As Regulators Drag Their Feet, Toshiba Says it Still Intends to Sell Chip Unit
Toshiba has said it still aims to complete the sale of its memory chip business soon, following reports that it had decided it would cancel the transaction if it fails to get approval from China’s anti-monopoly regulator by Tuesday.
Observers have accused Chinese regulators of intentionally dragging their feet on approving two of the largest chip deals now in the works as trade tensions with the U.S. remain high.
Toshiba Corp.’s $18.6-billion deal to sell its memory chip business to U.S. private equity firm Bain Capital, and U.S. chipmaker Qualcomm Inc.’s planned purchase of Dutch manufacturer NXP Semiconductors NV for $44 billion, are both still awaiting Chinese approval.
China has a say in these deals because its manufacturers buy chips from Toshiba and Qualcomm, arousing monopoly concerns in the country, which is racing to develop its own chip industry to cut reliance on foreign manufacturers.
Toshiba “is all but guaranteed to miss a May 1 deadline” to sell its memory chip business due to Chinese delays, Bloomberg reported, saying Chinese authorities are now conducting a third review due for completion by May 28.
In a statement Monday, Toshiba addressed media speculation that it has considered canceling the sale of Toshiba Memory Corp. if Chinese watchdogs reject the deal, or that it would consider revising the deal if approval has not come by the end of May.
The company said it “still intends to close the memory business transaction as soon as possible, and has not decided any concrete policy for the alternative, including termination of the transaction under certain circumstances.”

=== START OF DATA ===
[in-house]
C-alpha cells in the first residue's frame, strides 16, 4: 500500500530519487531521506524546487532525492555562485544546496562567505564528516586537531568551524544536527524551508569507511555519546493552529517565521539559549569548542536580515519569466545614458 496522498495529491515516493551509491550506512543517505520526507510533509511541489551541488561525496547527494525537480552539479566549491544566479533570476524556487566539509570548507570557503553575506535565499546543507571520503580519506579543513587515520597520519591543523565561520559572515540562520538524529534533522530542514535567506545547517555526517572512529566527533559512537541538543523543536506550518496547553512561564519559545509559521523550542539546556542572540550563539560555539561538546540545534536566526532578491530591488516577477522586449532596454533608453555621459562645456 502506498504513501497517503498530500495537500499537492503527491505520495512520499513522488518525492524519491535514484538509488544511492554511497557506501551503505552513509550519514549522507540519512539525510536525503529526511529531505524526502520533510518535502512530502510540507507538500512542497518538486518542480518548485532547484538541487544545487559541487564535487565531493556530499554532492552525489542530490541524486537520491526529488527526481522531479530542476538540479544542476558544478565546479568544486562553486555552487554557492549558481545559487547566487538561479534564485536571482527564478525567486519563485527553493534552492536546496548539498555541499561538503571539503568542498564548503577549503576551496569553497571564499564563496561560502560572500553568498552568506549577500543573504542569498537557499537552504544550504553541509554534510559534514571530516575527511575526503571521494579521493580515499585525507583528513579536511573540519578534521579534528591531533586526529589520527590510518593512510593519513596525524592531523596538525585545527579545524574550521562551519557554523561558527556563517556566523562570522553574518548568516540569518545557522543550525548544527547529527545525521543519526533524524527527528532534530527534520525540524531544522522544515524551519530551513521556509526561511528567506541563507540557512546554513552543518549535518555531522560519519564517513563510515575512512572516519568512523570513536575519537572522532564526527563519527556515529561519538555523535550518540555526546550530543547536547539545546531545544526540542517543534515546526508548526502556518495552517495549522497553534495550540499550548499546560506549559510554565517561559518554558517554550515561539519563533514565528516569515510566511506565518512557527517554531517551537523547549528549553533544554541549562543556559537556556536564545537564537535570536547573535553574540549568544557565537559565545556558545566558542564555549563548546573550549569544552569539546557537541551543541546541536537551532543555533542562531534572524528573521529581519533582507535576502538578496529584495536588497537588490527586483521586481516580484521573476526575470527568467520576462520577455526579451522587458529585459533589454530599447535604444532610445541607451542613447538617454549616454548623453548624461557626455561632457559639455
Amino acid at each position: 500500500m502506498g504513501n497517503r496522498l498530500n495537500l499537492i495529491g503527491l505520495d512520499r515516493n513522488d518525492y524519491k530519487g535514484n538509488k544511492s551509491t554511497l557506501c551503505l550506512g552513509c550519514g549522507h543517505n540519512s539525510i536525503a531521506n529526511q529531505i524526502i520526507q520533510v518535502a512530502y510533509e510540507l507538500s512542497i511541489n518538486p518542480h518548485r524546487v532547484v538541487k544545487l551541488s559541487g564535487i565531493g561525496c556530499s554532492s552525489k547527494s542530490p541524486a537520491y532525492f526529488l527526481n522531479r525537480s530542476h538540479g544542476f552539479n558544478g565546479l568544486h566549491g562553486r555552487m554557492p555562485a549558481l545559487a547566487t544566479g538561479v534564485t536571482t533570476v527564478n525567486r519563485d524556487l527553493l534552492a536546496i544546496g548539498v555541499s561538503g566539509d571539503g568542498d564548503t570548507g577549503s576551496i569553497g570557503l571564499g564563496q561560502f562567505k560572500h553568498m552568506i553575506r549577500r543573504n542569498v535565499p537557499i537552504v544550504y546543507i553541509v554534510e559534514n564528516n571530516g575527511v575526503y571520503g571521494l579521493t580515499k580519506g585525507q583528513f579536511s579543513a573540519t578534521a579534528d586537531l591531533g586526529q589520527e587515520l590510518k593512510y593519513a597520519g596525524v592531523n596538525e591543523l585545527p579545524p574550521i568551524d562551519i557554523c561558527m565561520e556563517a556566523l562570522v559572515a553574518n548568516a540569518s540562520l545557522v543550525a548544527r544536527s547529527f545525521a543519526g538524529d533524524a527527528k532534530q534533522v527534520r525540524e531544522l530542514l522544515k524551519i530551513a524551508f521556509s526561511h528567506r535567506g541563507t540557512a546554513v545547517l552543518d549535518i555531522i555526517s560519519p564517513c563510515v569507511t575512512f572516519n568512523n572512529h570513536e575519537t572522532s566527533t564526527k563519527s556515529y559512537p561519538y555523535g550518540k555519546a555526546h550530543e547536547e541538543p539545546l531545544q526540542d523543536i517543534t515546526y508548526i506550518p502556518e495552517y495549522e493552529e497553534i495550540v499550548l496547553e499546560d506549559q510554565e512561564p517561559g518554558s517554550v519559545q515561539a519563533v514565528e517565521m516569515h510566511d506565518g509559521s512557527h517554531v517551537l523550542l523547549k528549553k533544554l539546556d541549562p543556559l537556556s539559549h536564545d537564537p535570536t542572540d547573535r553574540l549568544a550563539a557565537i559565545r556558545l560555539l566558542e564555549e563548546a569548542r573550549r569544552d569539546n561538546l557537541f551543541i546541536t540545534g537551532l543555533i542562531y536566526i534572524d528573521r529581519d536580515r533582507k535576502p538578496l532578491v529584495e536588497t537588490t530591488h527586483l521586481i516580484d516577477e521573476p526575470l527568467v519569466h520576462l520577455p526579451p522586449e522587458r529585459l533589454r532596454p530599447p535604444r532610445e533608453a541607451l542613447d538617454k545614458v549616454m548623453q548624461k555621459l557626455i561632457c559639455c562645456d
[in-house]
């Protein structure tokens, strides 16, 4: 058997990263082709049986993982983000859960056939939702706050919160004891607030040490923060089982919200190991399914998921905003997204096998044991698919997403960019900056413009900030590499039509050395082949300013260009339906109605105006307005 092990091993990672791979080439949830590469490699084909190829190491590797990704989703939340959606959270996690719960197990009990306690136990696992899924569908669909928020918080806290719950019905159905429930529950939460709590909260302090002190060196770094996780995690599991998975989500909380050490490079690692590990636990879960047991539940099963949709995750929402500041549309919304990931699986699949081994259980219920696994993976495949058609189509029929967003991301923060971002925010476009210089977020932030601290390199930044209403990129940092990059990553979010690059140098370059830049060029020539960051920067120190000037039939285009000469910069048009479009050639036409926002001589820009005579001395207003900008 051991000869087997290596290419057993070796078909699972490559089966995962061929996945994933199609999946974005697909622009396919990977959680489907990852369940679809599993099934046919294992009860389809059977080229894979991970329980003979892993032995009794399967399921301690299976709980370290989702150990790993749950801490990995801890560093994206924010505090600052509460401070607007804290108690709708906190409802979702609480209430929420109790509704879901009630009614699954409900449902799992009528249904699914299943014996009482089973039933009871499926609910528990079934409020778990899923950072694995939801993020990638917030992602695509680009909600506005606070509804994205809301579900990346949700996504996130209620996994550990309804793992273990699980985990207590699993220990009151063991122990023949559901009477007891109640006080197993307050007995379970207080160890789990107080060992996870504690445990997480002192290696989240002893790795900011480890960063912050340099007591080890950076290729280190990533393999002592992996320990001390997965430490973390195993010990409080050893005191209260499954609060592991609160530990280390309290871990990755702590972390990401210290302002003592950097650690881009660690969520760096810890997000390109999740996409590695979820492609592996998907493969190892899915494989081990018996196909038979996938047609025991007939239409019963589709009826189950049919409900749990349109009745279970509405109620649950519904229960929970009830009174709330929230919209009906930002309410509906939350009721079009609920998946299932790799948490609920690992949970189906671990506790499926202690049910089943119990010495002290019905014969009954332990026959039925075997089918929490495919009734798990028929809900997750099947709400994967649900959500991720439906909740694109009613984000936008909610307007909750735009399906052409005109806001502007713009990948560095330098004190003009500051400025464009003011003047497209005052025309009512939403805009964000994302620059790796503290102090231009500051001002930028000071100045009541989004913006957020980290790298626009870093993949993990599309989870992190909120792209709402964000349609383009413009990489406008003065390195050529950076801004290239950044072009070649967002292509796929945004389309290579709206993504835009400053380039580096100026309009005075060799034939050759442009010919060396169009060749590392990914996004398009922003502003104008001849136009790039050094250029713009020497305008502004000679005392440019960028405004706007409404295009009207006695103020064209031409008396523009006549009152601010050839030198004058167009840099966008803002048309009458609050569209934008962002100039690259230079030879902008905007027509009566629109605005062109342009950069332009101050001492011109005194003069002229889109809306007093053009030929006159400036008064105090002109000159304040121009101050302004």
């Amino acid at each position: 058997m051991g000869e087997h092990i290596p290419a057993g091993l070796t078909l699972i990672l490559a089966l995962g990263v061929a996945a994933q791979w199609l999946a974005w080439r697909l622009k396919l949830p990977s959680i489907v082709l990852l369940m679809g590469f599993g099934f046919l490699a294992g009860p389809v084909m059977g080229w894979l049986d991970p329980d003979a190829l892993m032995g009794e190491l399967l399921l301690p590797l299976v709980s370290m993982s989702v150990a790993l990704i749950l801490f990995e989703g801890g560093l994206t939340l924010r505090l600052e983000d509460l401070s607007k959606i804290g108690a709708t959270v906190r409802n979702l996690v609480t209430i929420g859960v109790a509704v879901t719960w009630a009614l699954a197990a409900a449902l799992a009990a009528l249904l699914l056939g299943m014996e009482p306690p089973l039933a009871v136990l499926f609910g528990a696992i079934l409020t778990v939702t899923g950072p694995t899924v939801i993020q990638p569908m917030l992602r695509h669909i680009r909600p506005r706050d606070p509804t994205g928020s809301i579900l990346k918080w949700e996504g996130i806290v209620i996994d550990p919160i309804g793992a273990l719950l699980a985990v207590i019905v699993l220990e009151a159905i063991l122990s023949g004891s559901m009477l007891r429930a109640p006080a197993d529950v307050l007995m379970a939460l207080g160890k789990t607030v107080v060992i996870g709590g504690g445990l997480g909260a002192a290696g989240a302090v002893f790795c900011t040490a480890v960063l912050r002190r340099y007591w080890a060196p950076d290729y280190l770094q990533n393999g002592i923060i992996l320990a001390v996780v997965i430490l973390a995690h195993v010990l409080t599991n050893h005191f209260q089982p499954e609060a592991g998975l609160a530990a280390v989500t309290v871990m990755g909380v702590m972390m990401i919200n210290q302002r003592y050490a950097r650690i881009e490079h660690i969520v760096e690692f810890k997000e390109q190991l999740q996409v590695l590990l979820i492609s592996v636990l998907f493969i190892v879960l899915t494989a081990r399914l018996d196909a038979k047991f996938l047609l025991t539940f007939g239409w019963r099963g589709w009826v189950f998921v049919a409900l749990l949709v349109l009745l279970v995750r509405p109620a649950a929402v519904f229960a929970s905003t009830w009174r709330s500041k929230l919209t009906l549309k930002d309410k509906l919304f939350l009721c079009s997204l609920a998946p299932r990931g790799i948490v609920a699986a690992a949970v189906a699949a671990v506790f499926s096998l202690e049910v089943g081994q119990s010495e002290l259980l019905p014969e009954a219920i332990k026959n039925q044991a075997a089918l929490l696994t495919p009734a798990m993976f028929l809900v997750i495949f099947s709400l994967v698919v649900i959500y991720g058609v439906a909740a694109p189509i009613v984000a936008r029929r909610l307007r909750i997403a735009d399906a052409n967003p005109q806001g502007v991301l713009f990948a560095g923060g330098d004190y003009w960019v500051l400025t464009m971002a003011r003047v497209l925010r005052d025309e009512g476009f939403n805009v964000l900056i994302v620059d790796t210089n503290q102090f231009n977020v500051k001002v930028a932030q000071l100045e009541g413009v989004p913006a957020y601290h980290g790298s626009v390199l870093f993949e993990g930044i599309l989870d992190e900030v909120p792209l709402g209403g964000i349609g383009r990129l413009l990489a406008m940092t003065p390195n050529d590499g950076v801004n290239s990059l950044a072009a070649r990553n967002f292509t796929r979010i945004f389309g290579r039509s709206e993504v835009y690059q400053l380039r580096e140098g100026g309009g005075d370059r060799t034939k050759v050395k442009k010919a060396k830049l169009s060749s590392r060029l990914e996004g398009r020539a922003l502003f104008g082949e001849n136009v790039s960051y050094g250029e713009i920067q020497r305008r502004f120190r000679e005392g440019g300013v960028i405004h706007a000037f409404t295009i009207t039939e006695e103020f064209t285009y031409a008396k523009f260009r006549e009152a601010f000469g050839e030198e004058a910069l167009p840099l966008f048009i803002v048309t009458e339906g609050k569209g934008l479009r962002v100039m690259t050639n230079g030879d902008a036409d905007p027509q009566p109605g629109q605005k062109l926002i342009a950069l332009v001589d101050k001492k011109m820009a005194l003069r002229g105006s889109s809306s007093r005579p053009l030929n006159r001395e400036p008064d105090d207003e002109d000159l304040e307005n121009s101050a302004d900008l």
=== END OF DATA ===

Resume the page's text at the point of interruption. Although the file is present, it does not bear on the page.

Media reports have claimed China is delaying giving approval to these multibillion-dollar deals in a tit-for-tat move after Washington threatened to slap tariffs on Chinese goods worth $50 billion.
China is “slowing reviews” of these takeover deals as trade tensions escalate, the Wall Street Journal reported on April 13.
“At this juncture, it’s quite natural for people to complain that China is purposely delaying antitrust approval for both transactions,” said Tao Jingzhou, managing partner of law firm Dechert LLP in Beijing.
Announced in October 2016, the proposed Qualcomm-NXP deal has been approved by regulators in eight of nine jurisdictions, with the latest green lights from the EU and South Korea in January. China’s clearance is critical as the deal must be completed by July 25. If it isn’t closed by then, Qualcomm has to pay NXP a termination compensation of $2 billion.
China’s Ministry of Commerce said last week a preliminary review of the Qualcomm deal shows the U.S. chip giant still “has difficulties in resolving relevant market competition concerns,” and the authorities need more time to probe the deal.
Contact reporter Jason Tan (firstname.lastname@example.org)
Read more about China-U.S. trade tensions.
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